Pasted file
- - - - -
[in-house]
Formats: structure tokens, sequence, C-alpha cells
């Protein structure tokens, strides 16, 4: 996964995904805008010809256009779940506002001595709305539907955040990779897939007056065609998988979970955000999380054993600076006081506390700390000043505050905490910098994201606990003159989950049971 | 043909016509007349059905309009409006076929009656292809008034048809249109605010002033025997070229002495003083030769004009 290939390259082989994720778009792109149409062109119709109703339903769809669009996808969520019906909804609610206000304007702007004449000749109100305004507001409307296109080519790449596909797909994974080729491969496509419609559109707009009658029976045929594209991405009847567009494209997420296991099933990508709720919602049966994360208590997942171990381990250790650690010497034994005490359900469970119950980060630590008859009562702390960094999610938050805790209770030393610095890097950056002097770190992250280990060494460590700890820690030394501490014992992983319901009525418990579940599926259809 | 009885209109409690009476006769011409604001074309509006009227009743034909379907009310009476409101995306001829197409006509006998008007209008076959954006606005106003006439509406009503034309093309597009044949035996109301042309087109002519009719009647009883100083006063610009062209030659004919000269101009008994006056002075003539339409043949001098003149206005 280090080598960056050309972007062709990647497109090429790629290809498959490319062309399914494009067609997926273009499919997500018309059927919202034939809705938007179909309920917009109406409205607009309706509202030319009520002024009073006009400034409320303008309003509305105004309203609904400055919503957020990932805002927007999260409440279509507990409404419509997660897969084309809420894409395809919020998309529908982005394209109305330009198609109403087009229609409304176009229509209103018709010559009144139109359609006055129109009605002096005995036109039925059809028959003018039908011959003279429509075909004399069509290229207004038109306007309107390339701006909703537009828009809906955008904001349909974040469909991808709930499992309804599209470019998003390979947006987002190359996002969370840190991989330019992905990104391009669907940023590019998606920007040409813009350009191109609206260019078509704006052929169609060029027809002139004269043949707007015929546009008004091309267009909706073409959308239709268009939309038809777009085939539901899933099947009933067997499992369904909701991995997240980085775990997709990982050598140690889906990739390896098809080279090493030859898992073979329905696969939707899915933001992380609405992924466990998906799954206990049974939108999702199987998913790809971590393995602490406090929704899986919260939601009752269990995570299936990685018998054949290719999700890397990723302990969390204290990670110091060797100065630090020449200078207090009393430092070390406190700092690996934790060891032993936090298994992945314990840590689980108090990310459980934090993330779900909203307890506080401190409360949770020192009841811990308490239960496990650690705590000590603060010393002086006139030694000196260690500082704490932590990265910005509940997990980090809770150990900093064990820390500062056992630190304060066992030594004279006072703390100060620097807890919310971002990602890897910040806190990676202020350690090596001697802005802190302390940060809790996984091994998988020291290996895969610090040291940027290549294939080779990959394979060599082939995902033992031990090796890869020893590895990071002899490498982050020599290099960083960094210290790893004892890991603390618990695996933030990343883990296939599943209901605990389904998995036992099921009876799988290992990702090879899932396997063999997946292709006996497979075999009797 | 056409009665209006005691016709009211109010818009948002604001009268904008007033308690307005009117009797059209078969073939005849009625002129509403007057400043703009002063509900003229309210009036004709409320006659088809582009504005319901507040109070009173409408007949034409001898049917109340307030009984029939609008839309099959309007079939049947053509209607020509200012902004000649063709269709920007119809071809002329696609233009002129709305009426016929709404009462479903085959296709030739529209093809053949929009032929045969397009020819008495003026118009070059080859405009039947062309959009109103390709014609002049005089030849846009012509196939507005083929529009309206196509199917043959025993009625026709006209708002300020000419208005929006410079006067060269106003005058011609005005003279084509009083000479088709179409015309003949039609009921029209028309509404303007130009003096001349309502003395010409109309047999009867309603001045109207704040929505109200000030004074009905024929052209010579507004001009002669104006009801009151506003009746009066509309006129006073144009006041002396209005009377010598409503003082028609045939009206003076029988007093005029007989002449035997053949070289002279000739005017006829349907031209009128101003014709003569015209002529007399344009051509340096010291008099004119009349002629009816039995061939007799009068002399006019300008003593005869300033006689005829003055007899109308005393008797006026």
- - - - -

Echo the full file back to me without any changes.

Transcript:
[in-house]
Formats: structure tokens, sequence, C-alpha cells
């Protein structure tokens, strides 16, 4: 996964995904805008010809256009779940506002001595709305539907955040990779897939007056065609998988979970955000999380054993600076006081506390700390000043505050905490910098994201606990003159989950049971 | 043909016509007349059905309009409006076929009656292809008034048809249109605010002033025997070229002495003083030769004009 290939390259082989994720778009792109149409062109119709109703339903769809669009996808969520019906909804609610206000304007702007004449000749109100305004507001409307296109080519790449596909797909994974080729491969496509419609559109707009009658029976045929594209991405009847567009494209997420296991099933990508709720919602049966994360208590997942171990381990250790650690010497034994005490359900469970119950980060630590008859009562702390960094999610938050805790209770030393610095890097950056002097770190992250280990060494460590700890820690030394501490014992992983319901009525418990579940599926259809 | 009885209109409690009476006769011409604001074309509006009227009743034909379907009310009476409101995306001829197409006509006998008007209008076959954006606005106003006439509406009503034309093309597009044949035996109301042309087109002519009719009647009883100083006063610009062209030659004919000269101009008994006056002075003539339409043949001098003149206005 280090080598960056050309972007062709990647497109090429790629290809498959490319062309399914494009067609997926273009499919997500018309059927919202034939809705938007179909309920917009109406409205607009309706509202030319009520002024009073006009400034409320303008309003509305105004309203609904400055919503957020990932805002927007999260409440279509507990409404419509997660897969084309809420894409395809919020998309529908982005394209109305330009198609109403087009229609409304176009229509209103018709010559009144139109359609006055129109009605002096005995036109039925059809028959003018039908011959003279429509075909004399069509290229207004038109306007309107390339701006909703537009828009809906955008904001349909974040469909991808709930499992309804599209470019998003390979947006987002190359996002969370840190991989330019992905990104391009669907940023590019998606920007040409813009350009191109609206260019078509704006052929169609060029027809002139004269043949707007015929546009008004091309267009909706073409959308239709268009939309038809777009085939539901899933099947009933067997499992369904909701991995997240980085775990997709990982050598140690889906990739390896098809080279090493030859898992073979329905696969939707899915933001992380609405992924466990998906799954206990049974939108999702199987998913790809971590393995602490406090929704899986919260939601009752269990995570299936990685018998054949290719999700890397990723302990969390204290990670110091060797100065630090020449200078207090009393430092070390406190700092690996934790060891032993936090298994992945314990840590689980108090990310459980934090993330779900909203307890506080401190409360949770020192009841811990308490239960496990650690705590000590603060010393002086006139030694000196260690500082704490932590990265910005509940997990980090809770150990900093064990820390500062056992630190304060066992030594004279006072703390100060620097807890919310971002990602890897910040806190990676202020350690090596001697802005802190302390940060809790996984091994998988020291290996895969610090040291940027290549294939080779990959394979060599082939995902033992031990090796890869020893590895990071002899490498982050020599290099960083960094210290790893004892890991603390618990695996933030990343883990296939599943209901605990389904998995036992099921009876799988290992990702090879899932396997063999997946292709006996497979075999009797 | 056409009665209006005691016709009211109010818009948002604001009268904008007033308690307005009117009797059209078969073939005849009625002129509403007057400043703009002063509900003229309210009036004709409320006659088809582009504005319901507040109070009173409408007949034409001898049917109340307030009984029939609008839309099959309007079939049947053509209607020509200012902004000649063709269709920007119809071809002329696609233009002129709305009426016929709404009462479903085959296709030739529209093809053949929009032929045969397009020819008495003026118009070059080859405009039947062309959009109103390709014609002049005089030849846009012509196939507005083929529009309206196509199917043959025993009625026709006209708002300020000419208005929006410079006067060269106003005058011609005005003279084509009083000479088709179409015309003949039609009921029209028309509404303007130009003096001349309502003395010409109309047999009867309603001045109207704040929505109200000030004074009905024929052209010579507004001009002669104006009801009151506003009746009066509309006129006073144009006041002396209005009377010598409503003082028609045939009206003076029988007093005029007989002449035997053949070289002279000739005017006829349907031209009128101003014709003569015209002529007399344009051509340096010291008099004119009349002629009816039995061939007799009068002399006019300008003593005869300033006689005829003055007899109308005393008797006026």